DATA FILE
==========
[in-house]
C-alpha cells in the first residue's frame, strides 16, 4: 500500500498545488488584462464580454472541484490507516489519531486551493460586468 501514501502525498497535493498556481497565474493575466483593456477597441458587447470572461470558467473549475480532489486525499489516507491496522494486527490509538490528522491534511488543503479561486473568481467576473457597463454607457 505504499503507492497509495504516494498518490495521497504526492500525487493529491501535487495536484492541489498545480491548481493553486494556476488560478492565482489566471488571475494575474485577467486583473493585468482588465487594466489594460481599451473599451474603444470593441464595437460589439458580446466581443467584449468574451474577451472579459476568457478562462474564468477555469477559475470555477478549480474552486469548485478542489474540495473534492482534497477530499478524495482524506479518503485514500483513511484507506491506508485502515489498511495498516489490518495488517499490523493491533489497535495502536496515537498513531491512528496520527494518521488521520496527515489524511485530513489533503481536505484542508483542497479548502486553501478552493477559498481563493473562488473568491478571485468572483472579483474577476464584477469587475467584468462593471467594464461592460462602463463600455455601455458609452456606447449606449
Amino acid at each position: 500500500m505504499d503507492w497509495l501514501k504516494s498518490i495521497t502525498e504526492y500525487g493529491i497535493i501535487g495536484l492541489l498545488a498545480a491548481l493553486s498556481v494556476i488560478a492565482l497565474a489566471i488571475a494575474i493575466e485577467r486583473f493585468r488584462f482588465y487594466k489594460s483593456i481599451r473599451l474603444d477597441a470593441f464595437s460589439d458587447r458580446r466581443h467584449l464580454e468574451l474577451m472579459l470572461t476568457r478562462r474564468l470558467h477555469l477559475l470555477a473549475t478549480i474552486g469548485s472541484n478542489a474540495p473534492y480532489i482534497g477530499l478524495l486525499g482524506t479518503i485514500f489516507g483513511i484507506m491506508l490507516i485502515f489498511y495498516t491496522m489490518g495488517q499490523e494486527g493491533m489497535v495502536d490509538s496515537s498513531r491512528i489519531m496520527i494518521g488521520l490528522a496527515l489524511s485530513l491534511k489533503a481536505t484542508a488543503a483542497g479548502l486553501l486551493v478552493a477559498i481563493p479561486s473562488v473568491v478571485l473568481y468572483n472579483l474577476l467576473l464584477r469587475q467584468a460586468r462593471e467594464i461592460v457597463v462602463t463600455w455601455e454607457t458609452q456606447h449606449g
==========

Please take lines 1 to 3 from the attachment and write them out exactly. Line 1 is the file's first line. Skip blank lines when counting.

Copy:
[in-house]
C-alpha cells in the first residue's frame, strides 16, 4: 500500500498545488488584462464580454472541484490507516489519531486551493460586468 501514501502525498497535493498556481497565474493575466483593456477597441458587447470572461470558467473549475480532489486525499489516507491496522494486527490509538490528522491534511488543503479561486473568481467576473457597463454607457 505504499503507492497509495504516494498518490495521497504526492500525487493529491501535487495536484492541489498545480491548481493553486494556476488560478492565482489566471488571475494575474485577467486583473493585468482588465487594466489594460481599451473599451474603444470593441464595437460589439458580446466581443467584449468574451474577451472579459476568457478562462474564468477555469477559475470555477478549480474552486469548485478542489474540495473534492482534497477530499478524495482524506479518503485514500483513511484507506491506508485502515489498511495498516489490518495488517499490523493491533489497535495502536496515537498513531491512528496520527494518521488521520496527515489524511485530513489533503481536505484542508483542497479548502486553501478552493477559498481563493473562488473568491478571485468572483472579483474577476464584477469587475467584468462593471467594464461592460462602463463600455455601455458609452456606447449606449
Amino acid at each position: 500500500m505504499d503507492w497509495l501514501k504516494s498518490i495521497t502525498e504526492y500525487g493529491i497535493i501535487g495536484l492541489l498545488a498545480a491548481l493553486s498556481v494556476i488560478a492565482l497565474a489566471i488571475a494575474i493575466e485577467r486583473f493585468r488584462f482588465y487594466k489594460s483593456i481599451r473599451l474603444d477597441a470593441f464595437s460589439d458587447r458580446r466581443h467584449l464580454e468574451l474577451m472579459l470572461t476568457r478562462r474564468l470558467h477555469l477559475l470555477a473549475t478549480i474552486g469548485s472541484n478542489a474540495p473534492y480532489i482534497g477530499l478524495l486525499g482524506t479518503i485514500f489516507g483513511i484507506m491506508l490507516i485502515f489498511y495498516t491496522m489490518g495488517q499490523e494486527g493491533m489497535v495502536d490509538s496515537s498513531r491512528i489519531m496520527i494518521g488521520l490528522a496527515l489524511s485530513l491534511k489533503a481536505t484542508a488543503a483542497g479548502l486553501l486551493v478552493a477559498i481563493p479561486s473562488v473568491v478571485l473568481y468572483n472579483l474577476l467576473l464584477r469587475q467584468a460586468r462593471e467594464i461592460v457597463v462602463t463600455w455601455e454607457t458609452q456606447h449606449g